Generally speaking, the weird benefits of friendship can be, well, pretty weird. First of all, there are the oddly codependent behaviors that characterize many close friendships: writing texts for each other, getting their input on banal, everyday decisions, sacred weekly dates to watch the latest episodes of Broad City — you get the idea. However, research has shown that platonic relationships are important to physical as well as mental health. In the past, friendships have been associated with everything from improved hearth health to an extended lifespan, but this month, researchers may have found the weirdest benefit of them all. According to a recent study, your friends may serve as literal painkillers.
In a study published in Scientific Reports this month, researchers at the University of Oxford asked more than 100 young adults about their social networks. For the purposes of the study, social circles were divided into two innermost "layers," so to speak: close friends, whom participants contacted at least once a month, and intimate friends, whom participants contacted at least once a week. After collecting information on their friendships, demographics, and personality, researchers administered a test designed to measure participants' pain tolerance.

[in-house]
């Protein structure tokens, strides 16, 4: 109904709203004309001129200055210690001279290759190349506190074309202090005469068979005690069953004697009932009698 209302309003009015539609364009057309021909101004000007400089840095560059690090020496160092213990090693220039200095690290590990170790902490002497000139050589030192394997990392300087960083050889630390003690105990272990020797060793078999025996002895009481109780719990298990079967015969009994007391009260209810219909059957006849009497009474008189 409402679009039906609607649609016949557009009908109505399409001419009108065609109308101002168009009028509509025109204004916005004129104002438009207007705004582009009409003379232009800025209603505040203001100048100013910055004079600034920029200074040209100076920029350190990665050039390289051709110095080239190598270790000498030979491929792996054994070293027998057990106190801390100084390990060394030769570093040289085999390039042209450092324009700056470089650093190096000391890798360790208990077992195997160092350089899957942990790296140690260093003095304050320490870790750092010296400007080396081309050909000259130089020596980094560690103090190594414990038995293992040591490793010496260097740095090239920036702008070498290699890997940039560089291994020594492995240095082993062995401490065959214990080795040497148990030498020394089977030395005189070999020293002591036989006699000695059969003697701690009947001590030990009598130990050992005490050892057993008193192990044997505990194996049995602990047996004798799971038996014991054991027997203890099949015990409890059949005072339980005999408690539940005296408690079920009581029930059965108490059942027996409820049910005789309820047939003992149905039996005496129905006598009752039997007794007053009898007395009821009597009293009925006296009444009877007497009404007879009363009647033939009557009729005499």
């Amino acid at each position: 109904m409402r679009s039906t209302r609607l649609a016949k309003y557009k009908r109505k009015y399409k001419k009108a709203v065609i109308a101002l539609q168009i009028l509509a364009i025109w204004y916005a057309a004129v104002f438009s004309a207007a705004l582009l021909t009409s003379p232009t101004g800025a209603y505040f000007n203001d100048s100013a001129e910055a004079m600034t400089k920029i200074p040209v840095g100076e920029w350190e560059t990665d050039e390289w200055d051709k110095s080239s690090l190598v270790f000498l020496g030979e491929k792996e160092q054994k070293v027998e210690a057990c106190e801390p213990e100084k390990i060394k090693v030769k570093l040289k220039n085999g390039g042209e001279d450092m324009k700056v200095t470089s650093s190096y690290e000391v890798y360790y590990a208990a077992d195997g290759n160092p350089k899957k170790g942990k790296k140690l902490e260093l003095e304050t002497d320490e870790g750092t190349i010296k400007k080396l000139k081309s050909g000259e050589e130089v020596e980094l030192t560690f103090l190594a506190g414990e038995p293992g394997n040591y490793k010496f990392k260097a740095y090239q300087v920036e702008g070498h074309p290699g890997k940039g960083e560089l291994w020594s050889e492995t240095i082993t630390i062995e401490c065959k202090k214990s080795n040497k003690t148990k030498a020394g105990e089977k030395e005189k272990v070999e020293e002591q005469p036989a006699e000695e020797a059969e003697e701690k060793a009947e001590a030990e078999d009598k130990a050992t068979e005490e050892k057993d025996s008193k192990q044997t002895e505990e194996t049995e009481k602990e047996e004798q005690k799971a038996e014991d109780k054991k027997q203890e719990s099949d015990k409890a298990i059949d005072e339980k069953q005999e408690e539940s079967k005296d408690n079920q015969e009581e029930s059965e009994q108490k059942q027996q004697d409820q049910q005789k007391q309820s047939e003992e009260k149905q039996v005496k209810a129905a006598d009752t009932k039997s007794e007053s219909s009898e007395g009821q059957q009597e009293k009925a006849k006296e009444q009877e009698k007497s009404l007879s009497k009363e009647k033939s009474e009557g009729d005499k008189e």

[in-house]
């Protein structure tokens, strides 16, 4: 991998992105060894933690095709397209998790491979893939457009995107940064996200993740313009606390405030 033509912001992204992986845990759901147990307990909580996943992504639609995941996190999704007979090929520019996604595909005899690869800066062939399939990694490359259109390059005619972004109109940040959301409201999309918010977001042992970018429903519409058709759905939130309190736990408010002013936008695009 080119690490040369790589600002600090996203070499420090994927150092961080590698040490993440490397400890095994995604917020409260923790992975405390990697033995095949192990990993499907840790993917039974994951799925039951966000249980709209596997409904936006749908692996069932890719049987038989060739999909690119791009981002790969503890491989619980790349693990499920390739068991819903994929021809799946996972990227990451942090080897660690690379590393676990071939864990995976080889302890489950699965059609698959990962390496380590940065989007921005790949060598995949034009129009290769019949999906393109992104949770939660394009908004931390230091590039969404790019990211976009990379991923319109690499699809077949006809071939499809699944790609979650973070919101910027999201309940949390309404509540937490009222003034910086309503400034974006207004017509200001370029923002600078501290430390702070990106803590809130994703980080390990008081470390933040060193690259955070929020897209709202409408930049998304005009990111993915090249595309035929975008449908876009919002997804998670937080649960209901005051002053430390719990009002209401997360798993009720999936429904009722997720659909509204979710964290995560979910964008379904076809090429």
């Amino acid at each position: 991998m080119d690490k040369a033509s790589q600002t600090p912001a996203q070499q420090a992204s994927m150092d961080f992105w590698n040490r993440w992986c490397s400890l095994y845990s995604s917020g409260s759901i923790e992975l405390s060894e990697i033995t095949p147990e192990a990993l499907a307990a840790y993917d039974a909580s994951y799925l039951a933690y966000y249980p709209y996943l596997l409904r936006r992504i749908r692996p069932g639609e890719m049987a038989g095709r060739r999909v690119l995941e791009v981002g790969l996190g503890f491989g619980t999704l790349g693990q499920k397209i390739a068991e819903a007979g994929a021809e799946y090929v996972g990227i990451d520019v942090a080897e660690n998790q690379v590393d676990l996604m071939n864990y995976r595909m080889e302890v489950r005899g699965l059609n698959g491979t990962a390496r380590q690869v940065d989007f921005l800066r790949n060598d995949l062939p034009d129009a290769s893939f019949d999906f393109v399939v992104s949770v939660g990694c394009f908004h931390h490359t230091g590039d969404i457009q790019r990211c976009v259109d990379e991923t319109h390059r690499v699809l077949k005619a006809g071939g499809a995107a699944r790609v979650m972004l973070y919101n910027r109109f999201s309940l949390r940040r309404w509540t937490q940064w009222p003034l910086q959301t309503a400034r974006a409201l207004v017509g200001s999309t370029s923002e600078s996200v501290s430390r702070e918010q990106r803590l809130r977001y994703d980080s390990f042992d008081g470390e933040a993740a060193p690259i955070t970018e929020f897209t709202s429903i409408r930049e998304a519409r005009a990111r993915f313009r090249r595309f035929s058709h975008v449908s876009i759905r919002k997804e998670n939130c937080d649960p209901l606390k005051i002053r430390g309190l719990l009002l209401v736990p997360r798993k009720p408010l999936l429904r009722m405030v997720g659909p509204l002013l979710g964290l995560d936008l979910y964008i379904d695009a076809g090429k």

Based on previous research indirectly linking social bonding and endorphins, researchers hypothesized that people with more friends would have a higher pain tolerance, and that's exactly what happened. Even after controlling for level of fitness, pain tolerance turned out to be a predictor of social network size; in other words, people with higher pain tolerances tended to have a larger friend group — especially the "outer layer" of close friends.
Given that endorphins are associated with both pain tolerance and social bonding, researchers believe that larger social networks could trigger the rush of hormones, which, in turn, dull our perception of pain. "Endorphins are our body’s natural painkillers, and they’re actually stronger than morphine," lead author and doctoral student Katerina Johnson told Time.
Interestingly, the study turned up an unexpected result: Participants' levels of fitness were negatively correlated with social network size. Although people who were more fit generally performed better on the pain tolerance test, they actually tended to have fewer close friends. This could have a number of explanations; for instance, fit people may spend more time exercising than hanging out with friends. However, researchers also noted that fit people may simply rely on exercise for endorphins, so they seek out fewer friendships — given the design of the study, there's no way to tell for sure. Finally, people who reported more stress also had fewer close friendships, which could speak to the importance of social networks in healthily dealing with stress.
Of course, this isn't to say that anyone needs large social networks. Whether you have a Taylor Swift-style squad or just a few ultra-close friendships, the important part is that you're happy. Also, it should be noted that the sight of your best friend's face doesn't literally function as a morphine hit... although it's close enough. If that's not an excuse to bring them along to your next bikini wax, I don't know what is. It's not codependent if it's based on science, right?
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